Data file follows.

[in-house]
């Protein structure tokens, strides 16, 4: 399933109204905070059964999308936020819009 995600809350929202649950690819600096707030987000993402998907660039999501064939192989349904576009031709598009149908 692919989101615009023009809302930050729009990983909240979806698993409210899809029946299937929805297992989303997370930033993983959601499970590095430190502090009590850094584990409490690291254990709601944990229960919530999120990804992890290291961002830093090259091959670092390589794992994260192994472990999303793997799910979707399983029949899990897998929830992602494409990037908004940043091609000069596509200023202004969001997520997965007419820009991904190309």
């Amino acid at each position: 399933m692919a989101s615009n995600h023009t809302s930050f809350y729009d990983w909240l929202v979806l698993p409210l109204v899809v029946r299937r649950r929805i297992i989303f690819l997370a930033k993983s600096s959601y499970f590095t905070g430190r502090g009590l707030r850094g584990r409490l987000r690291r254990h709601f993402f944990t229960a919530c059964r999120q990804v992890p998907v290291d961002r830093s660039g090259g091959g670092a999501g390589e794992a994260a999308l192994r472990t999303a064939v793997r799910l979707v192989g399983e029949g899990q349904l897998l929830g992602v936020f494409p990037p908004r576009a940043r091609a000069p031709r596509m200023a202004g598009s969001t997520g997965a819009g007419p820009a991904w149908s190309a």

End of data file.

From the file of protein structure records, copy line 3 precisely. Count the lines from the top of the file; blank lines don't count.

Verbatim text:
């Amino acid at each position: 399933m692919a989101s615009n995600h023009t809302s930050f809350y729009d990983w909240l929202v979806l698993p409210l109204v899809v029946r299937r649950r929805i297992i989303f690819l997370a930033k993983s600096s959601y499970f590095t905070g430190r502090g009590l707030r850094g584990r409490l987000r690291r254990h709601f993402f944990t229960a919530c059964r999120q990804v992890p998907v290291d961002r830093s660039g090259g091959g670092a999501g390589e794992a994260a999308l192994r472990t999303a064939v793997r799910l979707v192989g399983e029949g899990q349904l897998l929830g992602v936020f494409p990037p908004r576009a940043r091609a000069p031709r596509m200023a202004g598009s969001t997520g997965a819009g007419p820009a991904w149908s190309a």